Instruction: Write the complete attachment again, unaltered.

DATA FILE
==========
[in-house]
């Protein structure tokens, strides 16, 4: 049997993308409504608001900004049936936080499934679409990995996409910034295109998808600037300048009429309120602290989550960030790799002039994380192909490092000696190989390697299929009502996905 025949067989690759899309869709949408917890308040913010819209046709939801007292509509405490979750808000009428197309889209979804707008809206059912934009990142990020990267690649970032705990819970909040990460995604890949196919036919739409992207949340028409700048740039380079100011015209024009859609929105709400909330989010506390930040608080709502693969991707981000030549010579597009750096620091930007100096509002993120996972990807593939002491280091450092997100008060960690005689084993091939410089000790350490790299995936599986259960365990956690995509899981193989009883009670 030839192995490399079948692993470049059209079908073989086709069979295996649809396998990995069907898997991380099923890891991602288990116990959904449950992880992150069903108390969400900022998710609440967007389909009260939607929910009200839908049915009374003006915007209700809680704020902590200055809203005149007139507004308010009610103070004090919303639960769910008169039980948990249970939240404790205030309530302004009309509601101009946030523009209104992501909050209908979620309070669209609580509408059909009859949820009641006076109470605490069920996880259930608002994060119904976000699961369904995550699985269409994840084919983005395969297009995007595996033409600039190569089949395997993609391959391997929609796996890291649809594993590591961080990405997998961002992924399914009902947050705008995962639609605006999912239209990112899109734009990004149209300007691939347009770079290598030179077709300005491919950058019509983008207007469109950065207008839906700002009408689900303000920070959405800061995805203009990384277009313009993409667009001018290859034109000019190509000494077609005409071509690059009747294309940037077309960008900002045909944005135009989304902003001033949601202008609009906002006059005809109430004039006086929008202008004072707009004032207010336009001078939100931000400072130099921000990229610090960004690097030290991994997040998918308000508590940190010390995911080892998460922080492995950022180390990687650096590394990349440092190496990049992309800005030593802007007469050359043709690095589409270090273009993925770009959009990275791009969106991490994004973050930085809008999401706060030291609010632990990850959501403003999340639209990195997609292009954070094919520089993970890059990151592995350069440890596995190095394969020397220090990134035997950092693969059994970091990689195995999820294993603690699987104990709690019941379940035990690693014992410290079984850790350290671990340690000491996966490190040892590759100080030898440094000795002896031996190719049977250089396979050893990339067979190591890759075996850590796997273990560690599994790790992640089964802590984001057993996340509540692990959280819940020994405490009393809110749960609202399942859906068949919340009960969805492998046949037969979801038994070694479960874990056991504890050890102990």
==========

[in-house]
């Protein structure tokens, strides 16, 4: 049997993308409504608001900004049936936080499934679409990995996409910034295109998808600037300048009429309120602290989550960030790799002039994380192909490092000696190989390697299929009502996905 025949067989690759899309869709949408917890308040913010819209046709939801007292509509405490979750808000009428197309889209979804707008809206059912934009990142990020990267690649970032705990819970909040990460995604890949196919036919739409992207949340028409700048740039380079100011015209024009859609929105709400909330989010506390930040608080709502693969991707981000030549010579597009750096620091930007100096509002993120996972990807593939002491280091450092997100008060960690005689084993091939410089000790350490790299995936599986259960365990956690995509899981193989009883009670 030839192995490399079948692993470049059209079908073989086709069979295996649809396998990995069907898997991380099923890891991602288990116990959904449950992880992150069903108390969400900022998710609440967007389909009260939607929910009200839908049915009374003006915007209700809680704020902590200055809203005149007139507004308010009610103070004090919303639960769910008169039980948990249970939240404790205030309530302004009309509601101009946030523009209104992501909050209908979620309070669209609580509408059909009859949820009641006076109470605490069920996880259930608002994060119904976000699961369904995550699985269409994840084919983005395969297009995007595996033409600039190569089949395997993609391959391997929609796996890291649809594993590591961080990405997998961002992924399914009902947050705008995962639609605006999912239209990112899109734009990004149209300007691939347009770079290598030179077709300005491919950058019509983008207007469109950065207008839906700002009408689900303000920070959405800061995805203009990384277009313009993409667009001018290859034109000019190509000494077609005409071509690059009747294309940037077309960008900002045909944005135009989304902003001033949601202008609009906002006059005809109430004039006086929008202008004072707009004032207010336009001078939100931000400072130099921000990229610090960004690097030290991994997040998918308000508590940190010390995911080892998460922080492995950022180390990687650096590394990349440092190496990049992309800005030593802007007469050359043709690095589409270090273009993925770009959009990275791009969106991490994004973050930085809008999401706060030291609010632990990850959501403003999340639209990195997609292009954070094919520089993970890059990151592995350069440890596995190095394969020397220090990134035997950092693969059994970091990689195995999820294993603690699987104990709690019941379940035990690693014992410290079984850790350290671990340690000491996966490190040892590759100080030898440094000795002896031996190719049977250089396979050893990339067979190591890759075996850590796997273990560690599994790790992640089964802590984001057993996340509540692990959280819940020994405490009393809110749960609202399942859906068949919340009960969805492998046949037969979801038994070694479960874990056991504890050890102990």